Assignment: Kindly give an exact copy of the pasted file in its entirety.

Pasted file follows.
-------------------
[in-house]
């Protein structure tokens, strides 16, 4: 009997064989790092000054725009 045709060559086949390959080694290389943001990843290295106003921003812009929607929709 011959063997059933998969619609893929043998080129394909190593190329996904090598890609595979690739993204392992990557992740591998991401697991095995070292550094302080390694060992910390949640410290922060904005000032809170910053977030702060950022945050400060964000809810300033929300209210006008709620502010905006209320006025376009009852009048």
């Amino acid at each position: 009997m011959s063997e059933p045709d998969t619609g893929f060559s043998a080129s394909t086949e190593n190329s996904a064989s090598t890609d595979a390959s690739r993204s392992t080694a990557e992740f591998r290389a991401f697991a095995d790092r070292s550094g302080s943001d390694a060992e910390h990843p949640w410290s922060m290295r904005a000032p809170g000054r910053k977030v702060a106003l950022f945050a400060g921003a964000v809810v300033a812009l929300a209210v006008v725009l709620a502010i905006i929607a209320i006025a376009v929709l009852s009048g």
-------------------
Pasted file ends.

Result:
[in-house]
């Protein structure tokens, strides 16, 4: 009997064989790092000054725009 045709060559086949390959080694290389943001990843290295106003921003812009929607929709 011959063997059933998969619609893929043998080129394909190593190329996904090598890609595979690739993204392992990557992740591998991401697991095995070292550094302080390694060992910390949640410290922060904005000032809170910053977030702060950022945050400060964000809810300033929300209210006008709620502010905006209320006025376009009852009048």
């Amino acid at each position: 009997m011959s063997e059933p045709d998969t619609g893929f060559s043998a080129s394909t086949e190593n190329s996904a064989s090598t890609d595979a390959s690739r993204s392992t080694a990557e992740f591998r290389a991401f697991a095995d790092r070292s550094g302080s943001d390694a060992e910390h990843p949640w410290s922060m290295r904005a000032p809170g000054r910053k977030v702060a106003l950022f945050a400060g921003a964000v809810v300033a812009l929300a209210v006008v725009l709620a502010i905006i929607a209320i006025a376009v929709l009852s009048g």